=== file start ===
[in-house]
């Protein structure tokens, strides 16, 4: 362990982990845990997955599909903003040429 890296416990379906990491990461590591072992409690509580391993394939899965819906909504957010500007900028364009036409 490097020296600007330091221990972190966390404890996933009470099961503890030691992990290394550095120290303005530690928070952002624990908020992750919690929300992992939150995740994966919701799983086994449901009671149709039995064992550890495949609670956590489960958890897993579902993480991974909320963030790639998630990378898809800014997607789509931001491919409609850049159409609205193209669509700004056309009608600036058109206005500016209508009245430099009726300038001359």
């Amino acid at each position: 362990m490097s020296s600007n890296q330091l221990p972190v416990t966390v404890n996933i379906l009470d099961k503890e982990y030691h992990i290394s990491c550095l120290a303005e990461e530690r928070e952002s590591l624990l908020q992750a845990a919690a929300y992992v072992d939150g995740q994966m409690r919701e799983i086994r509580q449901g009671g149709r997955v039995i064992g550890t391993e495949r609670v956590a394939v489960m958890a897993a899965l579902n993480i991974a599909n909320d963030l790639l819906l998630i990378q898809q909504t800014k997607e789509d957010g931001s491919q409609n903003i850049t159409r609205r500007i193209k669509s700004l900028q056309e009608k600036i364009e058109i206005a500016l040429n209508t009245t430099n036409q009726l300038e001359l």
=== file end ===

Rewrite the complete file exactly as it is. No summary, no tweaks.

[in-house]
């Protein structure tokens, strides 16, 4: 362990982990845990997955599909903003040429 890296416990379906990491990461590591072992409690509580391993394939899965819906909504957010500007900028364009036409 490097020296600007330091221990972190966390404890996933009470099961503890030691992990290394550095120290303005530690928070952002624990908020992750919690929300992992939150995740994966919701799983086994449901009671149709039995064992550890495949609670956590489960958890897993579902993480991974909320963030790639998630990378898809800014997607789509931001491919409609850049159409609205193209669509700004056309009608600036058109206005500016209508009245430099009726300038001359």
């Amino acid at each position: 362990m490097s020296s600007n890296q330091l221990p972190v416990t966390v404890n996933i379906l009470d099961k503890e982990y030691h992990i290394s990491c550095l120290a303005e990461e530690r928070e952002s590591l624990l908020q992750a845990a919690a929300y992992v072992d939150g995740q994966m409690r919701e799983i086994r509580q449901g009671g149709r997955v039995i064992g550890t391993e495949r609670v956590a394939v489960m958890a897993a899965l579902n993480i991974a599909n909320d963030l790639l819906l998630i990378q898809q909504t800014k997607e789509d957010g931001s491919q409609n903003i850049t159409r609205r500007i193209k669509s700004l900028q056309e009608k600036i364009e058109i206005a500016l040429n209508t009245t430099n036409q009726l300038e001359l």